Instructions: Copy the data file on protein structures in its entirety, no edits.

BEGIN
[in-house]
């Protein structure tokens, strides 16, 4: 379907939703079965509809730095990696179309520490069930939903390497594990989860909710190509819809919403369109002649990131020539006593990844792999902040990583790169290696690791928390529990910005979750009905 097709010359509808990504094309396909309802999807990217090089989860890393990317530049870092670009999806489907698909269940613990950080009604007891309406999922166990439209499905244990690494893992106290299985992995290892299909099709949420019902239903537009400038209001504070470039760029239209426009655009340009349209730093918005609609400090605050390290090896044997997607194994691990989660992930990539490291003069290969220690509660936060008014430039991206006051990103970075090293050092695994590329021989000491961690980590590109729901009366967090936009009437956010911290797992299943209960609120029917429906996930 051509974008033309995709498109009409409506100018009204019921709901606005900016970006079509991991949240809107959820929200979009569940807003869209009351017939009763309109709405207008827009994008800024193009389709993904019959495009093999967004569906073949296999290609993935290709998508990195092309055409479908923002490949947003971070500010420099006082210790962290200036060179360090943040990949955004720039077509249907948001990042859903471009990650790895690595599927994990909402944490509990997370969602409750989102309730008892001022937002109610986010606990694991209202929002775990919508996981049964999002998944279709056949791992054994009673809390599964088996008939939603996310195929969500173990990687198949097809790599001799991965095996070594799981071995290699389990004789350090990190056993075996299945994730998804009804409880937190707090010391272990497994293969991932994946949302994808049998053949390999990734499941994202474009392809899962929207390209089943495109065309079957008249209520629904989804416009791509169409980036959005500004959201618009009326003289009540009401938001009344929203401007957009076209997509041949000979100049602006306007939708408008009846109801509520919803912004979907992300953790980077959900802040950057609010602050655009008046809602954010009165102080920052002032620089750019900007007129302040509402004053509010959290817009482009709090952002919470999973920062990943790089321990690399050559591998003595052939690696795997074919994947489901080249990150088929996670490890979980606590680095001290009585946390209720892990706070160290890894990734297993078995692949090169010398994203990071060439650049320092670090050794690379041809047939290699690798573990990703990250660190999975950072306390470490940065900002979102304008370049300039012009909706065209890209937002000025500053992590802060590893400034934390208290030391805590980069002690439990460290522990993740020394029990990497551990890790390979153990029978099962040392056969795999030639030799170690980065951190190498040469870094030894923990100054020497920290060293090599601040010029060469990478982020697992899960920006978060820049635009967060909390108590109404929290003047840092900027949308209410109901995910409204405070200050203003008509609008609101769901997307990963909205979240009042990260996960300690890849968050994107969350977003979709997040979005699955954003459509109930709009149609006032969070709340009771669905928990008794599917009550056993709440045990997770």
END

[in-house]
């Protein structure tokens, strides 16, 4: 379907939703079965509809730095990696179309520490069930939903390497594990989860909710190509819809919403369109002649990131020539006593990844792999902040990583790169290696690791928390529990910005979750009905 097709010359509808990504094309396909309802999807990217090089989860890393990317530049870092670009999806489907698909269940613990950080009604007891309406999922166990439209499905244990690494893992106290299985992995290892299909099709949420019902239903537009400038209001504070470039760029239209426009655009340009349209730093918005609609400090605050390290090896044997997607194994691990989660992930990539490291003069290969220690509660936060008014430039991206006051990103970075090293050092695994590329021989000491961690980590590109729901009366967090936009009437956010911290797992299943209960609120029917429906996930 051509974008033309995709498109009409409506100018009204019921709901606005900016970006079509991991949240809107959820929200979009569940807003869209009351017939009763309109709405207008827009994008800024193009389709993904019959495009093999967004569906073949296999290609993935290709998508990195092309055409479908923002490949947003971070500010420099006082210790962290200036060179360090943040990949955004720039077509249907948001990042859903471009990650790895690595599927994990909402944490509990997370969602409750989102309730008892001022937002109610986010606990694991209202929002775990919508996981049964999002998944279709056949791992054994009673809390599964088996008939939603996310195929969500173990990687198949097809790599001799991965095996070594799981071995290699389990004789350090990190056993075996299945994730998804009804409880937190707090010391272990497994293969991932994946949302994808049998053949390999990734499941994202474009392809899962929207390209089943495109065309079957008249209520629904989804416009791509169409980036959005500004959201618009009326003289009540009401938001009344929203401007957009076209997509041949000979100049602006306007939708408008009846109801509520919803912004979907992300953790980077959900802040950057609010602050655009008046809602954010009165102080920052002032620089750019900007007129302040509402004053509010959290817009482009709090952002919470999973920062990943790089321990690399050559591998003595052939690696795997074919994947489901080249990150088929996670490890979980606590680095001290009585946390209720892990706070160290890894990734297993078995692949090169010398994203990071060439650049320092670090050794690379041809047939290699690798573990990703990250660190999975950072306390470490940065900002979102304008370049300039012009909706065209890209937002000025500053992590802060590893400034934390208290030391805590980069002690439990460290522990993740020394029990990497551990890790390979153990029978099962040392056969795999030639030799170690980065951190190498040469870094030894923990100054020497920290060293090599601040010029060469990478982020697992899960920006978060820049635009967060909390108590109404929290003047840092900027949308209410109901995910409204405070200050203003008509609008609101769901997307990963909205979240009042990260996960300690890849968050994107969350977003979709997040979005699955954003459509109930709009149609006032969070709340009771669905928990008794599917009550056993709440045990997770």